The ability to control your thermostat and adjust the temperature of your home, even if you're in another part of the world, is probably one of the most futuristic aspects of smart thermostats. Using smartphone and tablet apps, you can cool down your kitchen while you're on the way home from work on a hot summer day, shut down the HVAC system completely if you forget to turn it off when you leave town, or even turn up the heat for an older relative who may have trouble getting around the house.

Energy Data

All of the major brands of smart home thermostats offer some amount of energy usage data. With this information, you can get insights into your energy usage that you have probably never had access to before. You can identify where most of your energy bill is being spent, and make adjustments to lower your costs. This information is generally available through the thermostats smart phone app and website.

Weather Information

Smart thermostats have access to local weather information, and not only do they display this information to you on the thermostat's touchscreen, but they also put the information to use in optimizing energy consumption. Integrating weather information with thermostats acknowledges the obvious connection between the weather on the outside your home and the temperature and environment inside your home.

Self Programming

According to the EPA, only about 20% of people who own programmable thermostats actually bother to program them. This represents millions of dollars in energy bills that could potentially be saved, not to mention carbon emissions that could be eliminated.

The new generation of smart thermostats, however, are capable of programming themselves. Using temperature and motion sensors placed around your home, smart home thermostats can reduce energy usage and expenditures by learning your habits and schedules, and adjusting accordingly. For example, if the thermostat doesn't pick up any motion with its motion sensors, it can shut off your HVAC system until it senses that someone has come home again.

Smart Grid Capabilities

Smart thermostats are capable of connecting to what is known as the "smart grid." The smart grid, put simply, is a way for electric companies to have two-way communication with their customers. Using information supplied by your energy provider, smart thermostats can minimize your energy consumption during the peak hours when it's most expensive to run your HVAC unit and even maximize usage during times when electricity rates are at their lowest. The smart grid is not available in all areas, so you'll want to check with your local electricity provider first.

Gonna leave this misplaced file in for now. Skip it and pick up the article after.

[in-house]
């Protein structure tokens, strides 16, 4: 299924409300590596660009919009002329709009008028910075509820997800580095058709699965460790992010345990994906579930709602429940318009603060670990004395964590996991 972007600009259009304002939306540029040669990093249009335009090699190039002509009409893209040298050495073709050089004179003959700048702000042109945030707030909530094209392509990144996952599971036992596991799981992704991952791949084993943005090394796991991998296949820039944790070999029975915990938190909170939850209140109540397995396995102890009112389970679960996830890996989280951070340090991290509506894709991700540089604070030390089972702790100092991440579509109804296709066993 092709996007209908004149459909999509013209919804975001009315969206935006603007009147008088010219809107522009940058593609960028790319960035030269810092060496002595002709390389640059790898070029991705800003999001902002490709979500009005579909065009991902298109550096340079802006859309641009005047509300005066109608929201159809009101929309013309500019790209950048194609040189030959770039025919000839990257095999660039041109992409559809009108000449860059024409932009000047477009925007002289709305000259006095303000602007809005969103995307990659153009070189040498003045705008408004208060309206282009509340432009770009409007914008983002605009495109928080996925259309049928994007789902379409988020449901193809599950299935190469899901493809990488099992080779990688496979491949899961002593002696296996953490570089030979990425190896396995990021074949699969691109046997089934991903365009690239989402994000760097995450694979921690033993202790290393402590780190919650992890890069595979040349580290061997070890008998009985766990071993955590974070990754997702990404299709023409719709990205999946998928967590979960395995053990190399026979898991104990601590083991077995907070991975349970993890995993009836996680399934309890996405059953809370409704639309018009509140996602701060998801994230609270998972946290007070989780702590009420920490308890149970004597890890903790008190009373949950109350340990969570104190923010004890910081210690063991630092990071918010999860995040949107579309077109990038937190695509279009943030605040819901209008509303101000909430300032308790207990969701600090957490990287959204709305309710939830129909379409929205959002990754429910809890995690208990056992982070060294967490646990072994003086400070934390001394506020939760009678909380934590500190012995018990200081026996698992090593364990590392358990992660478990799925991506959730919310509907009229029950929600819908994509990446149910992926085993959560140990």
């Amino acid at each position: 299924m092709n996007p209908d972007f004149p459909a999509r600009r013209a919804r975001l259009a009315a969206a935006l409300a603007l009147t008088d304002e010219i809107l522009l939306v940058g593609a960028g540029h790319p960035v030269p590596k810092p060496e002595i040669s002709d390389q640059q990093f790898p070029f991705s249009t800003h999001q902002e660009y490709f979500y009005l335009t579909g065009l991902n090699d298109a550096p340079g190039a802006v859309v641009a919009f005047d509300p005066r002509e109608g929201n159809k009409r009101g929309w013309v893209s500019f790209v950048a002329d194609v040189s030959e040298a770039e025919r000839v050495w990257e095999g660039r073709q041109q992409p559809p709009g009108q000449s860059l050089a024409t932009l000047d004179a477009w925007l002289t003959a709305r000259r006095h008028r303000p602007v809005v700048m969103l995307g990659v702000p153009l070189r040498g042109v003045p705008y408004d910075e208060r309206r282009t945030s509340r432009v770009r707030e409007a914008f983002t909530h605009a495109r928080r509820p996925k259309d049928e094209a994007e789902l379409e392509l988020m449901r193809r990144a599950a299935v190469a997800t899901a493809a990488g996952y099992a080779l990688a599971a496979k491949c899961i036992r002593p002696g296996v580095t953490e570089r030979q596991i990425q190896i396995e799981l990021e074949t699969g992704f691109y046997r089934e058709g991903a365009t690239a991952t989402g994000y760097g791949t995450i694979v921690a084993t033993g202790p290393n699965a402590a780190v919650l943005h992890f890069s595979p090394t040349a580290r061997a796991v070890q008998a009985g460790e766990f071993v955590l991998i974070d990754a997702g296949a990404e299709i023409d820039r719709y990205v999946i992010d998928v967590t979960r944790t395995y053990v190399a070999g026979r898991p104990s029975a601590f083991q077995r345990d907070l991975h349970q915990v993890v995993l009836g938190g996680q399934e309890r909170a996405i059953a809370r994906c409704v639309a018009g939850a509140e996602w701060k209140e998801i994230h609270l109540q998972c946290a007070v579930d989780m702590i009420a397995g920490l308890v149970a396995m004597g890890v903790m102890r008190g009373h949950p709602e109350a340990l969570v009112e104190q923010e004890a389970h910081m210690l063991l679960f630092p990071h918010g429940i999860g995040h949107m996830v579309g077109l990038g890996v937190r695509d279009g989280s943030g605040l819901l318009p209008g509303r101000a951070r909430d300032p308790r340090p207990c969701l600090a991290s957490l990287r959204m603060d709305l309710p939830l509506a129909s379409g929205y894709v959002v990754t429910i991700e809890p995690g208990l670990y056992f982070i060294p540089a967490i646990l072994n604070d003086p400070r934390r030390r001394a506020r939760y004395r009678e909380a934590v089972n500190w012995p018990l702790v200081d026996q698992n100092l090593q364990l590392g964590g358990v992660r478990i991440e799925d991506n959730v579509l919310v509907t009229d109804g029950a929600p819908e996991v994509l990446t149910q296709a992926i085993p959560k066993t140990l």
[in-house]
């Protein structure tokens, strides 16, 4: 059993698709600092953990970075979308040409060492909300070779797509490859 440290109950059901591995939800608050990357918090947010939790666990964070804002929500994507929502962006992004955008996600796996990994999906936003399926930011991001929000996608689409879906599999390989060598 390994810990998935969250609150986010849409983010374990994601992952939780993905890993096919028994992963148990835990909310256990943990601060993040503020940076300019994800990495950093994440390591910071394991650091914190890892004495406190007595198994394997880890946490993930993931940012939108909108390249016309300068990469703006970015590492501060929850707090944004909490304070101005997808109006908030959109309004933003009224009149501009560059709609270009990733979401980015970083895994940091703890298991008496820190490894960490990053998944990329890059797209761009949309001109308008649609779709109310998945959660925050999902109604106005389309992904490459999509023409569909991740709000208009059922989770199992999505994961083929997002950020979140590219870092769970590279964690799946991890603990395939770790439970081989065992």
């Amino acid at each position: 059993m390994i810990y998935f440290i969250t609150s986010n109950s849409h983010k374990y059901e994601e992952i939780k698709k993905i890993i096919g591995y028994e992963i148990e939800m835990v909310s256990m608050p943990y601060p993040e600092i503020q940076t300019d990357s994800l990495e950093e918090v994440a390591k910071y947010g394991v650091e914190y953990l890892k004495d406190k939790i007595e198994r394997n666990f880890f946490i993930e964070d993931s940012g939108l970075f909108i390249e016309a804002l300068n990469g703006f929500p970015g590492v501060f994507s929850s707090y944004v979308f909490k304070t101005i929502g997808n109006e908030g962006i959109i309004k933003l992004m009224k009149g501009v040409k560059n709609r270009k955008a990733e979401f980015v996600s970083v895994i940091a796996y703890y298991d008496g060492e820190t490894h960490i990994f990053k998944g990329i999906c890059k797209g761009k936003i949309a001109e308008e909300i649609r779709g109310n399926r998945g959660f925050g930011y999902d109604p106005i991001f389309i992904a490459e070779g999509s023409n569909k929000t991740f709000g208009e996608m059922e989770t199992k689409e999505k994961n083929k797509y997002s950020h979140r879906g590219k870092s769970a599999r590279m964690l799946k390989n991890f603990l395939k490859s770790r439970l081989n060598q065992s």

The Future of Smart Home Thermostats

With fierce competition in the market, smart thermostat manufacturers who hope to remain in the race will no doubt continue to focus on adding new features and creating slick designs for their devices in the future.

One of the hottest topics in smart home design in 2014 was the wearable device. These watch-like gadgets can perform a variety of tasks, from turning off the lights when you exit a room, to locking your doors when you leave home. As smart home thermostats become more common, we can expect to see thermostat related features that work together with wearable devices. For example, a wearable device could communicate with your thermostat and down the temperature on your AC when it senses that you are overheating.

Integration in general will certainly be one of the most important things for smart home thermostat manufacturers to keep in mind going forward. In 2014, Honeywell signed an agreement with Apple to participate in their "HomeKit" platform. This will allow Honeywell smart thermostats to be accessed from a central control panel where users will also be able to access things like their home lights, locks, and other security features. Smart thermostats will become even more integrated with other platforms, apps, and devices in the future.

Smart Thermostats, Smart Energy Consumption

Smart thermostats have been around for less than a decade, but they are already completely changing the way that we cool and heat our homes and the ways in which we use energy. Technological advances mean that we have an amazing level of control over our home environment, while at the same time saving money and reducing our carbon footprint. Smart thermostats typically pay for themselves in energy savings within the first year, so equipping your home with a smart thermostat is one of the greenest moves you can make for your wallet and the environment.